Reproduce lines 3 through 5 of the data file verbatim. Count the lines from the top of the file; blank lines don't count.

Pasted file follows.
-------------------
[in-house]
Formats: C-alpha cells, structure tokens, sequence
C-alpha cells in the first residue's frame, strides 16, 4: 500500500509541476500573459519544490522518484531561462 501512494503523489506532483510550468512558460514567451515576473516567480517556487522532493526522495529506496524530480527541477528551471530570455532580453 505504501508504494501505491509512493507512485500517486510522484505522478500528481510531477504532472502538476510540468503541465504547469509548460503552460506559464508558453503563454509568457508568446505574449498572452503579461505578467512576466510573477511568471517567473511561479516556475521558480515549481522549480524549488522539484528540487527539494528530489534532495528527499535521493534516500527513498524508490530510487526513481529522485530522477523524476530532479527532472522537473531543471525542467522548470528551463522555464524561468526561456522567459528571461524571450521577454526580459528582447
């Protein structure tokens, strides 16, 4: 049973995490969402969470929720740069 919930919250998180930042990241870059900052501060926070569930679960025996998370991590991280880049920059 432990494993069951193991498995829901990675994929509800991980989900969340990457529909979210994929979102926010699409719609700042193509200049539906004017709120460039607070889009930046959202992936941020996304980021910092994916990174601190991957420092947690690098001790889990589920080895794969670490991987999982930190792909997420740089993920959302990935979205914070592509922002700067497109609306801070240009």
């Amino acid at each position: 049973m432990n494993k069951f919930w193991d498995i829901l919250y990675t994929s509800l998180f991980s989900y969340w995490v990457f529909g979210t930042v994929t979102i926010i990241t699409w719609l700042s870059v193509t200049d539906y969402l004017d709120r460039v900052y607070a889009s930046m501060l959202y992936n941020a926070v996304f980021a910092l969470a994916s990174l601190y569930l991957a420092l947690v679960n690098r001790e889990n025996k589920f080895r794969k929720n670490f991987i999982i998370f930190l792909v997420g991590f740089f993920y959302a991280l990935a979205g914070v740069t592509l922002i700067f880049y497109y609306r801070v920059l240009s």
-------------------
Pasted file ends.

C-alpha cells in the first residue's frame, strides 16, 4: 500500500509541476500573459519544490522518484531561462 501512494503523489506532483510550468512558460514567451515576473516567480517556487522532493526522495529506496524530480527541477528551471530570455532580453 505504501508504494501505491509512493507512485500517486510522484505522478500528481510531477504532472502538476510540468503541465504547469509548460503552460506559464508558453503563454509568457508568446505574449498572452503579461505578467512576466510573477511568471517567473511561479516556475521558480515549481522549480524549488522539484528540487527539494528530489534532495528527499535521493534516500527513498524508490530510487526513481529522485530522477523524476530532479527532472522537473531543471525542467522548470528551463522555464524561468526561456522567459528571461524571450521577454526580459528582447
């Protein structure tokens, strides 16, 4: 049973995490969402969470929720740069 919930919250998180930042990241870059900052501060926070569930679960025996998370991590991280880049920059 432990494993069951193991498995829901990675994929509800991980989900969340990457529909979210994929979102926010699409719609700042193509200049539906004017709120460039607070889009930046959202992936941020996304980021910092994916990174601190991957420092947690690098001790889990589920080895794969670490991987999982930190792909997420740089993920959302990935979205914070592509922002700067497109609306801070240009």
């Amino acid at each position: 049973m432990n494993k069951f919930w193991d498995i829901l919250y990675t994929s509800l998180f991980s989900y969340w995490v990457f529909g979210t930042v994929t979102i926010i990241t699409w719609l700042s870059v193509t200049d539906y969402l004017d709120r460039v900052y607070a889009s930046m501060l959202y992936n941020a926070v996304f980021a910092l969470a994916s990174l601190y569930l991957a420092l947690v679960n690098r001790e889990n025996k589920f080895r794969k929720n670490f991987i999982i998370f930190l792909v997420g991590f740089f993920y959302a991280l990935a979205g914070v740069t592509l922002i700067f880049y497109y609306r801070v920059l240009s």